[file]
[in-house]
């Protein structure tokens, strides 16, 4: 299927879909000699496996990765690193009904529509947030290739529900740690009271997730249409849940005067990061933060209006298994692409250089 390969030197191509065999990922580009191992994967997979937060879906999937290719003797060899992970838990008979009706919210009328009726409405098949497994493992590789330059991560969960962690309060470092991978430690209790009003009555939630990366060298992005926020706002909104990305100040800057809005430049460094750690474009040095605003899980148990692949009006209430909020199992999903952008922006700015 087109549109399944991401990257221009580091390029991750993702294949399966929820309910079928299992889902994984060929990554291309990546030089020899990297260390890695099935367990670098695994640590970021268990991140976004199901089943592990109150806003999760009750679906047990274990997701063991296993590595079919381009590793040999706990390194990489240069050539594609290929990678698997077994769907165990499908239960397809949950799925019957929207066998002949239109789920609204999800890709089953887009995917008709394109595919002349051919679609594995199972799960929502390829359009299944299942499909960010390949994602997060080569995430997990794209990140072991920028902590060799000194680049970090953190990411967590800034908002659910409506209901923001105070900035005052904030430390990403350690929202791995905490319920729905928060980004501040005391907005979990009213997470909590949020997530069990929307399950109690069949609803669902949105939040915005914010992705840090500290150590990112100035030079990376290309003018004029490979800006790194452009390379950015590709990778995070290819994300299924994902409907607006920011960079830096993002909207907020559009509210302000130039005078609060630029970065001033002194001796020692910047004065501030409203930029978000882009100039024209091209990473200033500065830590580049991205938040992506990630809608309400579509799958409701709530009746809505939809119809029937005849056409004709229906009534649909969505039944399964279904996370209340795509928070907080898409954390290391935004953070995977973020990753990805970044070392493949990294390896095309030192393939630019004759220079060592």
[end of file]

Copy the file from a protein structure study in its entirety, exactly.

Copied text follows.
[in-house]
């Protein structure tokens, strides 16, 4: 299927879909000699496996990765690193009904529509947030290739529900740690009271997730249409849940005067990061933060209006298994692409250089 390969030197191509065999990922580009191992994967997979937060879906999937290719003797060899992970838990008979009706919210009328009726409405098949497994493992590789330059991560969960962690309060470092991978430690209790009003009555939630990366060298992005926020706002909104990305100040800057809005430049460094750690474009040095605003899980148990692949009006209430909020199992999903952008922006700015 087109549109399944991401990257221009580091390029991750993702294949399966929820309910079928299992889902994984060929990554291309990546030089020899990297260390890695099935367990670098695994640590970021268990991140976004199901089943592990109150806003999760009750679906047990274990997701063991296993590595079919381009590793040999706990390194990489240069050539594609290929990678698997077994769907165990499908239960397809949950799925019957929207066998002949239109789920609204999800890709089953887009995917008709394109595919002349051919679609594995199972799960929502390829359009299944299942499909960010390949994602997060080569995430997990794209990140072991920028902590060799000194680049970090953190990411967590800034908002659910409506209901923001105070900035005052904030430390990403350690929202791995905490319920729905928060980004501040005391907005979990009213997470909590949020997530069990929307399950109690069949609803669902949105939040915005914010992705840090500290150590990112100035030079990376290309003018004029490979800006790194452009390379950015590709990778995070290819994300299924994902409907607006920011960079830096993002909207907020559009509210302000130039005078609060630029970065001033002194001796020692910047004065501030409203930029978000882009100039024209091209990473200033500065830590580049991205938040992506990630809608309400579509799958409701709530009746809505939809119809029937005849056409004709229906009534649909969505039944399964279904996370209340795509928070907080898409954390290391935004953070995977973020990753990805970044070392493949990294390896095309030192393939630019004759220079060592």